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The Magicians by Lev Grossman
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Jan 21, 2013

it was amazing
Read from December 03 to 12, 2012

Damn. Where to begin?
This book blew me away, despite my reservations.
A secret school for adolescent magicians? SOUNDS FAMILIAR.
A (supposedly) fictional storybookland accessed by children, and full of witches, talking animals, and moralizing overtones? SOUNDS FAMILIAR.
I was worried this book would only be a mashup of my childhood faves. In a way, it is. But it's also so much more than that.

Quentin Coldwater is in the throes of the admissions process for Princeton. However, Quentin's life takes a drastic new direction when his interviewer dies, and instead Quentin finds a parcel with his name on it that takes him to Brakebills, a private upstate school for magicians. And so the first half of the book chronicles Quentin's introduction to the world of magic, and the countless (mis)adventures he has with his friends (and more-than-friends).

Initially, this felt just like Hogwarts, only with solely cynical brainiacs for its student body; it felt like Ravenclaw and Slytherin had an American bastard child. Quentin is our resident HP, foisted upon a magical world from a less-than-stellar family life. Only this is not Harry Potter. The characters are all more well-rounded, sarcasic, and wry. Quentin loathes his family, but only because they are so thoroughly average, and not because they're abusive, spiteful fatties. In a sense, I'm reading the same IDEA as Harry Potter, but for a more astute audience. The emotions are different, the magic is more complicated, and the darker parts are thoroughly creepy. Right and wrong aren't quite as black and white as Rowling (beautifully) led us to believe as children, and these characters struggle with that.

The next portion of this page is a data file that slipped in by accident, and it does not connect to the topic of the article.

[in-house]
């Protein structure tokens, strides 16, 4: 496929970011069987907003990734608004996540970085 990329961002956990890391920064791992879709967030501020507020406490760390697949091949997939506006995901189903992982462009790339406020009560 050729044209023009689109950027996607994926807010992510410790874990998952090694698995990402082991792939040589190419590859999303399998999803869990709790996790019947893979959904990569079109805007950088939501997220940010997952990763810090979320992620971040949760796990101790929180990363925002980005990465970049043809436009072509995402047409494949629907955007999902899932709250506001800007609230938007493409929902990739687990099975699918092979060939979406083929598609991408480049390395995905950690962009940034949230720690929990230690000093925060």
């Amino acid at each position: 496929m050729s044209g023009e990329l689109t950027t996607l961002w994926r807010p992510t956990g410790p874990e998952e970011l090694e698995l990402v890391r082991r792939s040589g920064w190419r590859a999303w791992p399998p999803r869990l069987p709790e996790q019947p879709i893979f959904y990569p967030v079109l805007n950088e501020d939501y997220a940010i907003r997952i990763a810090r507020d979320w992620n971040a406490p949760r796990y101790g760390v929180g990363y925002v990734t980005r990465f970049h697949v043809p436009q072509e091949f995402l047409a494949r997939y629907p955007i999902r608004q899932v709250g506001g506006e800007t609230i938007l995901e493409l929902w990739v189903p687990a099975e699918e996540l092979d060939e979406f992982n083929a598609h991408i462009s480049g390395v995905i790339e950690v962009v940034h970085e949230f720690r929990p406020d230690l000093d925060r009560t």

After leaving Brakebills, Quentin and his friends eventually discover that Fillory, the magical land central to a beloved childhood series featuring the semi-orphaned Chatwin children, is real. Through a loophole described in the last book, they are able to access Fillory using the enchanted buttons of a merry band of bunny-sailors. But, Fillory is not as cheerful and simplistic as the kids' books suggest, and it certainly ain't Narnia; it's a nation at war. Right and wrong are multifaceted and difficult to discern. Ember and Umber, Fillory's Aslan-goat duo, are just as nonchalant in their ruling, but Quentin's gang takes a more active role in questioning their indifference. Evil arises from a source (which I cannot describe in more detail because it would be teh biggest spoiler EVAR) that has very good reasons for its actions, as well as to fill a void left by Ember and Umber's unfeeling leadership. In short, it got dark. Like, Voldemort-and-Snape-backstory dark (but still NOT a Harry Potter knockoff, I promise). The inspiration for Fillory is transparently Narnia, but Grossman surprised and enchanted me enough to have me clambering to read the next installment.

He's also got me dying to reread HP and Narnia, so I think I'll get on that ASAP.
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